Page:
The Food and Drug Administration has approved the first drug for treating smallpox, a response to experts' fears that the virus could be used as a bioweapon.
TPOXX, or tecovirimat, is taken orally to treat smallpox "to mitigate the impact of a potential outbreak," pharmaceutical company SIGA Technologies said in a statement.
The World Health Organization declared smallpox eradicated in 1980, and vaccination for Americans against the virus was stopped, according to the Centers for Disease Control and Prevention.
The approval of the drug addresses concerns the smallpox virus could be used in biological warfare.
"This new treatment affords us an additional option should smallpox ever be used as a bioweapon," FDA Commissioner Scott Gottlieb, M.D, said in a statement.
There exists "no immediate, direct threat of a bioterrorist attack using smallpox," according to the CDC.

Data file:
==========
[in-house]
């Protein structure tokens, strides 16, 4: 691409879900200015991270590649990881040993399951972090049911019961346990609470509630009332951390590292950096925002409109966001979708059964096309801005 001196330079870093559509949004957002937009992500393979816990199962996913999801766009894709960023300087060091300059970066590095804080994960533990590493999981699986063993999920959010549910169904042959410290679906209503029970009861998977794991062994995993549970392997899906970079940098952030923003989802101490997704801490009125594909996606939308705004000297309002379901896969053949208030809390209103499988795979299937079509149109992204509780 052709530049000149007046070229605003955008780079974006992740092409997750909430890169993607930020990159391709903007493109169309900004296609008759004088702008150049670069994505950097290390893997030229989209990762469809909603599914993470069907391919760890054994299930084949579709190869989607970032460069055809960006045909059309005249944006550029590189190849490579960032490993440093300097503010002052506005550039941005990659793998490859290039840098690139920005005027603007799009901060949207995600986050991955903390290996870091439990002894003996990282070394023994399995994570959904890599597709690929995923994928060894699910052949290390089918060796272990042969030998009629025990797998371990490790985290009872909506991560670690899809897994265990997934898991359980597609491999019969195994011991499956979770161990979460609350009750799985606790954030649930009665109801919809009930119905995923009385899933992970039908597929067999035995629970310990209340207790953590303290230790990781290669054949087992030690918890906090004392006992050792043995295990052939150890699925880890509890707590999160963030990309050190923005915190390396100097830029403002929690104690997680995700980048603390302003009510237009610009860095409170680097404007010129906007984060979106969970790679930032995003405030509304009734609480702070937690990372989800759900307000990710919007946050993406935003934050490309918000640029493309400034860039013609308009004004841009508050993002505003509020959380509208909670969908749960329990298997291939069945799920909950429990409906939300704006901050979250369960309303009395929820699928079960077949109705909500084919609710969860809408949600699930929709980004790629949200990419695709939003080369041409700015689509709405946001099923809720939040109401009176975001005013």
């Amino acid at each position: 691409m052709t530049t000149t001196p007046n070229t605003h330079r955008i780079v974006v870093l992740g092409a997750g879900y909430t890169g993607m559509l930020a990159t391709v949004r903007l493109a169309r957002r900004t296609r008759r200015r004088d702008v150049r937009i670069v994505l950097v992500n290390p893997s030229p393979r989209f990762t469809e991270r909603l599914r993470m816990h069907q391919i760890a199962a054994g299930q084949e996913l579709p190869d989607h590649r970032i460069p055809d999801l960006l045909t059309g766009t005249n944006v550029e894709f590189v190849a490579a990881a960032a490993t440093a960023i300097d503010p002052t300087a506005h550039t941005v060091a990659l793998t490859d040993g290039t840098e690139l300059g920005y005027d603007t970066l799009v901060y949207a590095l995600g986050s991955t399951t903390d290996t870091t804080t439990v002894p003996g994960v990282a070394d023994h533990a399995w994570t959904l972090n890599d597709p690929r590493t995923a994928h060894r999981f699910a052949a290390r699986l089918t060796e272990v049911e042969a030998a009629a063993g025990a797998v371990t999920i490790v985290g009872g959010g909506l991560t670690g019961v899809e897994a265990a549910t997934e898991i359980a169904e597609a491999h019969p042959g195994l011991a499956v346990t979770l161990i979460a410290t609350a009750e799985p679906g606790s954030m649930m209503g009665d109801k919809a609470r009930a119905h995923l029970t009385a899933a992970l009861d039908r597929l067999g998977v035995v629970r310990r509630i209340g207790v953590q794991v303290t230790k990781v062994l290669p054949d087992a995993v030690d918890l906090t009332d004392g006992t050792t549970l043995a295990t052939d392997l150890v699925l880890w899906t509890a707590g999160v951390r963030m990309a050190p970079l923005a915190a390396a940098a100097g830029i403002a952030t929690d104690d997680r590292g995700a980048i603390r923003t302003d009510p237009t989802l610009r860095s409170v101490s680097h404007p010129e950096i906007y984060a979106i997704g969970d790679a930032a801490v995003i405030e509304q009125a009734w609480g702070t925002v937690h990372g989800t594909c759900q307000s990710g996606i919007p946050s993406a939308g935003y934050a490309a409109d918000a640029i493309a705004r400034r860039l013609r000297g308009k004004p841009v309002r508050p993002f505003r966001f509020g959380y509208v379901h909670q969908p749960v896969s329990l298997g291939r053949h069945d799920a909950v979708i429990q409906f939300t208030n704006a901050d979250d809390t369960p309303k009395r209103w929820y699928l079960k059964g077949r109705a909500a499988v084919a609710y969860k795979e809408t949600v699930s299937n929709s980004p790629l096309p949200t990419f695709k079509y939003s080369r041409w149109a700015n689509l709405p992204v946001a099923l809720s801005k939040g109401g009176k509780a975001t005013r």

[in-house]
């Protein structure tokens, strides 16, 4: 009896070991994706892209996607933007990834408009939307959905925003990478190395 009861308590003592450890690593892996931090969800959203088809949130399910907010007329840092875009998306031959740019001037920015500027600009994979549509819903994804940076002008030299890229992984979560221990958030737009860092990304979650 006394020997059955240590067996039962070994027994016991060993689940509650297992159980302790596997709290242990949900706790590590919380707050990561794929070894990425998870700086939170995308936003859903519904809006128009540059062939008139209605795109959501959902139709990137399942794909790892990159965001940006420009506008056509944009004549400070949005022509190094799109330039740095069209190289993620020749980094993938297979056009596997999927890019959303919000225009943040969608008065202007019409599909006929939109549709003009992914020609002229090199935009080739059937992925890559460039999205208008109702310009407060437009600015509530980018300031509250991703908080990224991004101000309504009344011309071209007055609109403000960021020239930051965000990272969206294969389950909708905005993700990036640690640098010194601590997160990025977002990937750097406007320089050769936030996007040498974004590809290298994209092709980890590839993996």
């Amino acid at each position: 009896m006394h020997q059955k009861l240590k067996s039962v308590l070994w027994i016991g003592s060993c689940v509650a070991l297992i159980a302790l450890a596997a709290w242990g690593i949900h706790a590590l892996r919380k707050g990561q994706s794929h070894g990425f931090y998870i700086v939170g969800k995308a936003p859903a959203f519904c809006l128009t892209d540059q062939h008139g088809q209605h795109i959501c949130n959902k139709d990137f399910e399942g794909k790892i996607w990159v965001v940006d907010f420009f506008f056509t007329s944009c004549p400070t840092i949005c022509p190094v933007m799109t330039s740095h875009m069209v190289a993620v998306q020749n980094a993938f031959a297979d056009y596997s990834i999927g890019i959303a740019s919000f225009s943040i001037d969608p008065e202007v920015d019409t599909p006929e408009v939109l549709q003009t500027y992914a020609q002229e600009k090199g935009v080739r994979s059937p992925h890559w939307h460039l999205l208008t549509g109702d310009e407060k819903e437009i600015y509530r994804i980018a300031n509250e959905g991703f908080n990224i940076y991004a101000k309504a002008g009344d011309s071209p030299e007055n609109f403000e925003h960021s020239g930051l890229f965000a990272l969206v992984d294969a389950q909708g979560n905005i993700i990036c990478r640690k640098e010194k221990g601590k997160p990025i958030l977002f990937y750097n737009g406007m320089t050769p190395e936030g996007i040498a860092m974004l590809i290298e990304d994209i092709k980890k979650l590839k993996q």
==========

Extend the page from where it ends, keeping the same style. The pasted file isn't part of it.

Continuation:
Researchers tested the drug's effectiveness against smallpox through studies involving animals infected with the virus. The drug was also tested with human volunteers not infected with smallpox.
Headache, nausea, and abdominal pain remained the commonly reported side effects.
The virus spread largely through direct contact with people, said the FDA. Symptoms usually appeared 10 to 14 days after infection. They included fever, exhaustion, headache and backache, as well as a rash initially consisting of small, pink bumps progressing to pus-filled sores.
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